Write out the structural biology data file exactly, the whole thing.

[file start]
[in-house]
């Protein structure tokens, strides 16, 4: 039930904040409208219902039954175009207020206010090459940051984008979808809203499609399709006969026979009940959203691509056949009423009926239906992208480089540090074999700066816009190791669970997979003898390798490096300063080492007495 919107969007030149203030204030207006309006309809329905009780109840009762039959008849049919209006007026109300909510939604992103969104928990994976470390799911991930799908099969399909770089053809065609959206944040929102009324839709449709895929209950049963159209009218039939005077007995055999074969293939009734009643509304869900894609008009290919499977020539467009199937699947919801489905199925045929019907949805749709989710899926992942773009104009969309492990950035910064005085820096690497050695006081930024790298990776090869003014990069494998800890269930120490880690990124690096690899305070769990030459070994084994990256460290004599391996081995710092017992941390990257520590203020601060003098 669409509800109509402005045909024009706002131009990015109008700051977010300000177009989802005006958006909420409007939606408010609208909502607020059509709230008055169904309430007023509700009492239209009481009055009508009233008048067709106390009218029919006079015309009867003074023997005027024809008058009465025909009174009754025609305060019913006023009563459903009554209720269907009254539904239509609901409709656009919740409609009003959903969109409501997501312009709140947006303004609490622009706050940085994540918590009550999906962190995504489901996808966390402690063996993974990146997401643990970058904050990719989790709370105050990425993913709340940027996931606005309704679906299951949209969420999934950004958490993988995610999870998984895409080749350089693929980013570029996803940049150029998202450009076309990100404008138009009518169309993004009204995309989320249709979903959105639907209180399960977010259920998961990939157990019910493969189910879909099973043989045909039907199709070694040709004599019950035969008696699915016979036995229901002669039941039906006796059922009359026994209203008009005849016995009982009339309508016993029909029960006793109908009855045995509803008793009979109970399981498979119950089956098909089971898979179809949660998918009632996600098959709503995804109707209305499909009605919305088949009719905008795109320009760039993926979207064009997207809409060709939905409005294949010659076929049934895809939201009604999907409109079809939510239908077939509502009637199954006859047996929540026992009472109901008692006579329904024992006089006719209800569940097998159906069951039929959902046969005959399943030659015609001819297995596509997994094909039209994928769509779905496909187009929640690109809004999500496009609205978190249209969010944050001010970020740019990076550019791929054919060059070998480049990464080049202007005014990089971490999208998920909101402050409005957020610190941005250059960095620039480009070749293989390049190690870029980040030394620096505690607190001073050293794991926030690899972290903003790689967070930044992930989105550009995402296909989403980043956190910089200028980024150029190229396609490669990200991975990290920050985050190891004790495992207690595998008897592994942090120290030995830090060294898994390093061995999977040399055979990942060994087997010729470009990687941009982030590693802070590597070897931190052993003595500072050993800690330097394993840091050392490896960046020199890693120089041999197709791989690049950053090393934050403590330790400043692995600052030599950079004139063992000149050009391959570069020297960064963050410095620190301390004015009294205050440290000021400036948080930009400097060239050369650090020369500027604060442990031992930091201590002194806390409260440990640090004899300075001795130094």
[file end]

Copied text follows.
[in-house]
């Protein structure tokens, strides 16, 4: 039930904040409208219902039954175009207020206010090459940051984008979808809203499609399709006969026979009940959203691509056949009423009926239906992208480089540090074999700066816009190791669970997979003898390798490096300063080492007495 919107969007030149203030204030207006309006309809329905009780109840009762039959008849049919209006007026109300909510939604992103969104928990994976470390799911991930799908099969399909770089053809065609959206944040929102009324839709449709895929209950049963159209009218039939005077007995055999074969293939009734009643509304869900894609008009290919499977020539467009199937699947919801489905199925045929019907949805749709989710899926992942773009104009969309492990950035910064005085820096690497050695006081930024790298990776090869003014990069494998800890269930120490880690990124690096690899305070769990030459070994084994990256460290004599391996081995710092017992941390990257520590203020601060003098 669409509800109509402005045909024009706002131009990015109008700051977010300000177009989802005006958006909420409007939606408010609208909502607020059509709230008055169904309430007023509700009492239209009481009055009508009233008048067709106390009218029919006079015309009867003074023997005027024809008058009465025909009174009754025609305060019913006023009563459903009554209720269907009254539904239509609901409709656009919740409609009003959903969109409501997501312009709140947006303004609490622009706050940085994540918590009550999906962190995504489901996808966390402690063996993974990146997401643990970058904050990719989790709370105050990425993913709340940027996931606005309704679906299951949209969420999934950004958490993988995610999870998984895409080749350089693929980013570029996803940049150029998202450009076309990100404008138009009518169309993004009204995309989320249709979903959105639907209180399960977010259920998961990939157990019910493969189910879909099973043989045909039907199709070694040709004599019950035969008696699915016979036995229901002669039941039906006796059922009359026994209203008009005849016995009982009339309508016993029909029960006793109908009855045995509803008793009979109970399981498979119950089956098909089971898979179809949660998918009632996600098959709503995804109707209305499909009605919305088949009719905008795109320009760039993926979207064009997207809409060709939905409005294949010659076929049934895809939201009604999907409109079809939510239908077939509502009637199954006859047996929540026992009472109901008692006579329904024992006089006719209800569940097998159906069951039929959902046969005959399943030659015609001819297995596509997994094909039209994928769509779905496909187009929640690109809004999500496009609205978190249209969010944050001010970020740019990076550019791929054919060059070998480049990464080049202007005014990089971490999208998920909101402050409005957020610190941005250059960095620039480009070749293989390049190690870029980040030394620096505690607190001073050293794991926030690899972290903003790689967070930044992930989105550009995402296909989403980043956190910089200028980024150029190229396609490669990200991975990290920050985050190891004790495992207690595998008897592994942090120290030995830090060294898994390093061995999977040399055979990942060994087997010729470009990687941009982030590693802070590597070897931190052993003595500072050993800690330097394993840091050392490896960046020199890693120089041999197709791989690049950053090393934050403590330790400043692995600052030599950079004139063992000149050009391959570069020297960064963050410095620190301390004015009294205050440290000021400036948080930009400097060239050369650090020369500027604060442990031992930091201590002194806390409260440990640090004899300075001795130094």